Homing in on Honing In
Where do grammar and usage fit in these days?
In a world of "bigly" and "alternate facts," I'm not quite sure anymore.
A while back the “Oldest Newspaper in the Country” ran a headline talking about our governor HONING IN on something. It was pretty hard to miss. Of course we don’t hone in on anything unless we’re sharpening a knife to carve the turkey (or you’re sharpening one to stop me from going on) but the truth is we HOME in on things. Remember homing pigeons? They homed in on their destinations, carrying messages from one place to another. In a sense they came home. If they were honing pigeons, the people who received the messages would probably have been hacked to death.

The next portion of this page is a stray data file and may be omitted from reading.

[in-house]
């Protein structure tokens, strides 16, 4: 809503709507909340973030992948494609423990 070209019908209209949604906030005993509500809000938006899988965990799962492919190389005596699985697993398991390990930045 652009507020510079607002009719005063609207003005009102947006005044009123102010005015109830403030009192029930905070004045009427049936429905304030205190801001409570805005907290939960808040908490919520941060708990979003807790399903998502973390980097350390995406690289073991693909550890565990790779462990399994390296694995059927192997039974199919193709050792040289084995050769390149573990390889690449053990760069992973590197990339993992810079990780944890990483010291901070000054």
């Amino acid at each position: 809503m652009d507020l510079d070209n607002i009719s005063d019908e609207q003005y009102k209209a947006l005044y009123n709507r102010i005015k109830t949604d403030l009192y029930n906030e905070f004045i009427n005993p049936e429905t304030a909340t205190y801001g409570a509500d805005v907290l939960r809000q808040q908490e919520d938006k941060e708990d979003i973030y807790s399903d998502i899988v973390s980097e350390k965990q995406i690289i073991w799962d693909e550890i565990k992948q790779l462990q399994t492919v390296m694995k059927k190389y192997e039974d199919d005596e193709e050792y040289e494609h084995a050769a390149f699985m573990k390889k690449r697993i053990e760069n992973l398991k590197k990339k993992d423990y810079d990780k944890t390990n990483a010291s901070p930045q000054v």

But I said to my wife—and she agreed—if the Courant had written “Homing In,” most readers would have thought the headline writer had erred. But in fact “hone in” is wrong. Not “acceptable,” wrong. I’ve given up fighting lots of usage gaffes—I no longer cringe when someone says he had a fun time—but I’m homing in on this one.
So where does grammar fit in these days? I guess wherever you want it to. But here’s a book that will make it enjoyable—Woe is I by Patricia T. O’Conner. Now revised and expanded, it’s been around a while—still a painless and humorous approach to grammar and usage, one that can help us hone our communication skills and home in on the minuscule problems that annoy us.